We had one more legislative session in the afternoon. Our table is in the middle of the room, so you can see how far we are from the podium. Just imagine that there are folks twice as far from us at the back!
After all the rules-stuff, we took our first official vote (A302). I’m pleased that the first official act of the House was to send a letter of condolence and solidarity to Emmanuel AME Church in Charleston, SC. The committees and dispatch groups worked hard to fast-track this so that the resolution could arrive in time to be read at the memorial service taking place on Friday.
Finally, I attended a hearing on Structure with Canon Kevin Nicholas. We arrived a little late, having met up for a deputation caucus to catch up with the other NH folks. We had to stand in the back since the room was packed.
When we arrived the committee was asking questions from the Presiding Bishop (barely pictured below). She was fielding questions mostly about clearing up lines of authority and responsibility of the Executive Council but also taking questions about who she is accountable to as PB and what processes are there to make formal complaint about her leadership. No softball questions here!
The open hearing then began. The Structure committee heard input on several topics, including:
reducing the size of Executive Council from 40 to about 20
reducing the size of General Convention from 880-ish to some other number
elimination of formal Provinces (groups of dioceses) in favor of looser cooperative networks
The speakers are diverse: bishops, seminary deans and lay folk who came on their own dime to speak. Their opinions are also just as diverse.
Lots to participate in and lots that can make a real difference in the church and its impact in the world. I’ll keep you posted about Friday’s happenings soon.
Last night was the first meeting of Committee 15 (Ecumenical and Interreligious Relations). There are 25 people on the committee, about five bishops, ten clergy and ten laypeople. Folks are from across the country and one serves an Episcopal congregation located in Germany. We made introductions and got right to business. Our first job was to review the list of resolutions that are sent to us. Each resolution gets a hearing and we’ll start that at 7pm tonight.
There are several resolutions and memorial letters encouraging us to create a system for training clergy and lay leaders in inter-faith knowledge. Too many church leaders speak, preach or teach without an adequate understanding of the other religions they are talking about. In Biblical terms, this is “bearing false witness.” So, why not require training on this, as we do on anti-racism and Safe Church (abuse awareness).
We will need to consolidate each of the resolutions into one, formally submit it, hold a hearing and send it on to the House for debate. I volunteered to help. The subcommittee meets at 7am!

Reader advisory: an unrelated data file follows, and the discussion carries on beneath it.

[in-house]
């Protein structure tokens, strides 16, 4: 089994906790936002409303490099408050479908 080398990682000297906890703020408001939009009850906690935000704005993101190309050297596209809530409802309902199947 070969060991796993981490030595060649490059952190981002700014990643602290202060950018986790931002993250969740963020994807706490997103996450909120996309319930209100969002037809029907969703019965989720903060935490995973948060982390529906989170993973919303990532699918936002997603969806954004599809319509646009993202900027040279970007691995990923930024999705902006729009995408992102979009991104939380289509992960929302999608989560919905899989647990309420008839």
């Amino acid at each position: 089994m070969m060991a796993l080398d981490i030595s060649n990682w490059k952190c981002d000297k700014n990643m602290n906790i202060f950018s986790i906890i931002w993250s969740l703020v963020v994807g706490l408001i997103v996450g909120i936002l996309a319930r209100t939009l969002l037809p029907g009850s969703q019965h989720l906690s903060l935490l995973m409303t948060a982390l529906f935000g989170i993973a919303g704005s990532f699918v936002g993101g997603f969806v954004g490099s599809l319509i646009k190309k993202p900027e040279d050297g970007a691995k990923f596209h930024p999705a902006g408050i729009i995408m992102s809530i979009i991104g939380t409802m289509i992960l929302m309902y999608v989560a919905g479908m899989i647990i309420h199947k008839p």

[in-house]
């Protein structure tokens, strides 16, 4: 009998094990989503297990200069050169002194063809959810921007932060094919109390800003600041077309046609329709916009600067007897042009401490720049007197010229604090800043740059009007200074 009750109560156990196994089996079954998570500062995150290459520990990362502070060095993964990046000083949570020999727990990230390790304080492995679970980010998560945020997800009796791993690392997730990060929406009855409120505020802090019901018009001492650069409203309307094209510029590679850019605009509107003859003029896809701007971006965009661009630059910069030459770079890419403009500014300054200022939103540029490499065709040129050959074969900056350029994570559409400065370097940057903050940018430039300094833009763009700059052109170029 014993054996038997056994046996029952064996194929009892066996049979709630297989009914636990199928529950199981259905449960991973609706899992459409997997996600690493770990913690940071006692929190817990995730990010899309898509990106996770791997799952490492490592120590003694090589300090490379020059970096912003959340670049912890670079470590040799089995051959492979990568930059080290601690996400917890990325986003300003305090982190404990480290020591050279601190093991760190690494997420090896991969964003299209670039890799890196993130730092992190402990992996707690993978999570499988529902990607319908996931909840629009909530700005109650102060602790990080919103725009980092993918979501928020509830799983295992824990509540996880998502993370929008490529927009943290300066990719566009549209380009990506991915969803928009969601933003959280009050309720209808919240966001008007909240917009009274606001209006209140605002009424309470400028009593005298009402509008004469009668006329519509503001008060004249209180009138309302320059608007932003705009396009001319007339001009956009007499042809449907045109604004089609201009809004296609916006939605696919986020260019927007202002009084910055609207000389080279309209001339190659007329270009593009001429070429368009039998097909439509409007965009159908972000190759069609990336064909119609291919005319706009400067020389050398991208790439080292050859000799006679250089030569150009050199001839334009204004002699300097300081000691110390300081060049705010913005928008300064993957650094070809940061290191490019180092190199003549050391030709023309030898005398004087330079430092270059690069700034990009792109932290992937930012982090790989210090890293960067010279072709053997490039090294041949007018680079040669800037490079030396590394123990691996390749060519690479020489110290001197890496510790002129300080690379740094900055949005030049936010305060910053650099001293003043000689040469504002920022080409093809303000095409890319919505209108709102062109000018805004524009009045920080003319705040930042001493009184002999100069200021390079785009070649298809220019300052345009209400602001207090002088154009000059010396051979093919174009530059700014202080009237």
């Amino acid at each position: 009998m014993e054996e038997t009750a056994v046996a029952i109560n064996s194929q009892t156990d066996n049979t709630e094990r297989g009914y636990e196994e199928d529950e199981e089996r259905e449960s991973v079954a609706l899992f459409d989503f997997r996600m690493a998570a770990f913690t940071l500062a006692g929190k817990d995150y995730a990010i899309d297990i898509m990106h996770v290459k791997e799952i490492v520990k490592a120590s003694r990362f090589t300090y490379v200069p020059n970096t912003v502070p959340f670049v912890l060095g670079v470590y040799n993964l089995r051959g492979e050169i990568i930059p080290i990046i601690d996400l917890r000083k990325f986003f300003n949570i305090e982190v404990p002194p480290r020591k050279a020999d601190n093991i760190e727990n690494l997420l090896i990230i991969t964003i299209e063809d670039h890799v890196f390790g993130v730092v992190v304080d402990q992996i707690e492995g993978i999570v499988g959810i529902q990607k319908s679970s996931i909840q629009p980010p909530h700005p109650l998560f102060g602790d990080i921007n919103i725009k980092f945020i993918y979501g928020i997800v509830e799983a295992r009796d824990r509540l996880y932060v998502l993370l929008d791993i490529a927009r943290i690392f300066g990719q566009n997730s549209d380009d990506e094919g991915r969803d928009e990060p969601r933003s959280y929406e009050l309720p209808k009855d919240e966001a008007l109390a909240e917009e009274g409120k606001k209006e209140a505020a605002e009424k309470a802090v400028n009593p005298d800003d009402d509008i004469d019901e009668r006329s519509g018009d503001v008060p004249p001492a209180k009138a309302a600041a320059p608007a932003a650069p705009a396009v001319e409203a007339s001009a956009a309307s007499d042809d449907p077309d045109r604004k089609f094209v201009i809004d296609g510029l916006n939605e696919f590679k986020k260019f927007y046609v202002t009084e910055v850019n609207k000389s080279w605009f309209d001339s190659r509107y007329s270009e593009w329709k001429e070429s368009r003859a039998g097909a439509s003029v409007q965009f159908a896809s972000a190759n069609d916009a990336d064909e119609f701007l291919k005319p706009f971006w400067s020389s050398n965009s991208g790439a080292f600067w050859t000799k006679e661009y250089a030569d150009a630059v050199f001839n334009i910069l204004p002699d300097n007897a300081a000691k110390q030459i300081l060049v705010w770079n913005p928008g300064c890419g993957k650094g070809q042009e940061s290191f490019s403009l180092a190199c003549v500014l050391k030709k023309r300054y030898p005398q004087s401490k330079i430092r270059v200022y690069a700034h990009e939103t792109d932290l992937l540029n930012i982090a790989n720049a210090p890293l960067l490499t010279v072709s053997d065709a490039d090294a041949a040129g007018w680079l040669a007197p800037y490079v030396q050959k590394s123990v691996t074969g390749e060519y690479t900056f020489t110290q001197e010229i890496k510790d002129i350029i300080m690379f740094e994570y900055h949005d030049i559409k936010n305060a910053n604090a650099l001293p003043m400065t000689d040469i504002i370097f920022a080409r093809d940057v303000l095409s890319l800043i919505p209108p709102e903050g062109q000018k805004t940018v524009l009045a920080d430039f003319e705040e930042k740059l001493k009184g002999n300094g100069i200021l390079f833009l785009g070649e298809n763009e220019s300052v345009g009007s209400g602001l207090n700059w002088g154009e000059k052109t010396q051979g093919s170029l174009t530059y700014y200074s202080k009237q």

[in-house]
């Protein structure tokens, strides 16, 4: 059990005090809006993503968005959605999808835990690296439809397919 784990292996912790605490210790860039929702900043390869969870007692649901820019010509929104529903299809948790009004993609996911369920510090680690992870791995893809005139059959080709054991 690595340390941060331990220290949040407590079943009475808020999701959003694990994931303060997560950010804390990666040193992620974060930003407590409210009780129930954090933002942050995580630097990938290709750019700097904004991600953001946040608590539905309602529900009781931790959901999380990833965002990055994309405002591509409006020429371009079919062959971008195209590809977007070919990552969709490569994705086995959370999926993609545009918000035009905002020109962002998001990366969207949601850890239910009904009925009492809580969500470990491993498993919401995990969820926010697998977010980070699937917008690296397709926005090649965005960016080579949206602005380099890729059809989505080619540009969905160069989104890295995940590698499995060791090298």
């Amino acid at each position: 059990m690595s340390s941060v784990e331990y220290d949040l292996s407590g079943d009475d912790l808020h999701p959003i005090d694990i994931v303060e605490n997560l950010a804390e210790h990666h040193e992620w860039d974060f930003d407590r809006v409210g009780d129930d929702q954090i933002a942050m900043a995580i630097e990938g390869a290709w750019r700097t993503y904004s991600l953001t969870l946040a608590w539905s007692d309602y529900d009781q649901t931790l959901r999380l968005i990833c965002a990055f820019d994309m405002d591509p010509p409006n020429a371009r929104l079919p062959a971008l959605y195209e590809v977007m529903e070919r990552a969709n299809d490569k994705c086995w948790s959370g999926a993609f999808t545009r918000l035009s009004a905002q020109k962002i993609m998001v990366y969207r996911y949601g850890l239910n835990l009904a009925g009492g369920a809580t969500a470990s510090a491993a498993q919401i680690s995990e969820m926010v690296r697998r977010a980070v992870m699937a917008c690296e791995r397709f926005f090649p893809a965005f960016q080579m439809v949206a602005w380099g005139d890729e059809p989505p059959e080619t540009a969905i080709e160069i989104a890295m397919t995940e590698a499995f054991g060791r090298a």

As for today, the deputies are all here and meeting in the House. There’s about 875 of us all in all, so it’s a big House. Coincidentally the NH deputation is seated at the same table at the Texas deputation, so I’m with friends and family here. Each deputation’s table has a pole with their name on it and we’ve decorated ours with a stuffed moose, Courtney’s knitted vine and a “Black Lives Matter” sign, which many deputations have also put up.
We got opening remarks from Presiding Bishop Katherine Jefferts Schori (PB) and President of the House of Deputies Gay Clark Jennings (PHOD). The PB likened General Convention to NASA’s Mission Control, providing support to the heroic astronauts in space (parishioners). The PHOD pointed out that of the 875 deputies, 398 are first-timers. So, 46% of the House is completely fresh, an all-time high for us.
After the speeches, we had a long orientation session. The Convention is saturated with technology this time, from iPads to voting machines and RFID tags for everyone. When you rise to speak, you insert you card and the Chair sees your name and deputation instantly and can keep tabs on the correct order that people got up in. Hopefully, this will speed up deliberation by reducing confusion about the priority of motions and simply “who got there first.”
After the orientation we had a lunch break. I had volunteered to meet with some committee compatriots to go over that resolution on multi-faith knowledge. We drafted something up and will bring it to committee tonight so it can be “ripped to shreds,” as one of our veteran deputies put it. This is how the sausage gets made, folks.
As for now, the House is hearing from each of the candidates for the Presiding Bishop election to happen on Saturday. Later, a short break and then evening hearings and events. Then, even later, my face hits a pillow.
I’ve just arrived in Salt Lake City for the 78th General Convention of the Episcopal Church. I am one of the four clergy deputies from New Hampshire. For the next 12 days we will worship and pray, meet and talk, vote and plan about God’s purpose for our denomination.
Salt Lake City is also the home of the Mormon Temple and it’s not far from our convention center. At the end of June, young Mormons come here at the conclusion of their mission time. Our airplane was full of Episcopal priests in collars and young men in white shirts, dark ties and name tags. Different faiths but the same hope to share God’s good news with others.
Coming down the escalator, the baggage claim was packed with families welcoming home their missionaries. Balloons, banners, cheering and crying were everywhere. I have a sense of “holy envy” that every church be able to value its young adults this much.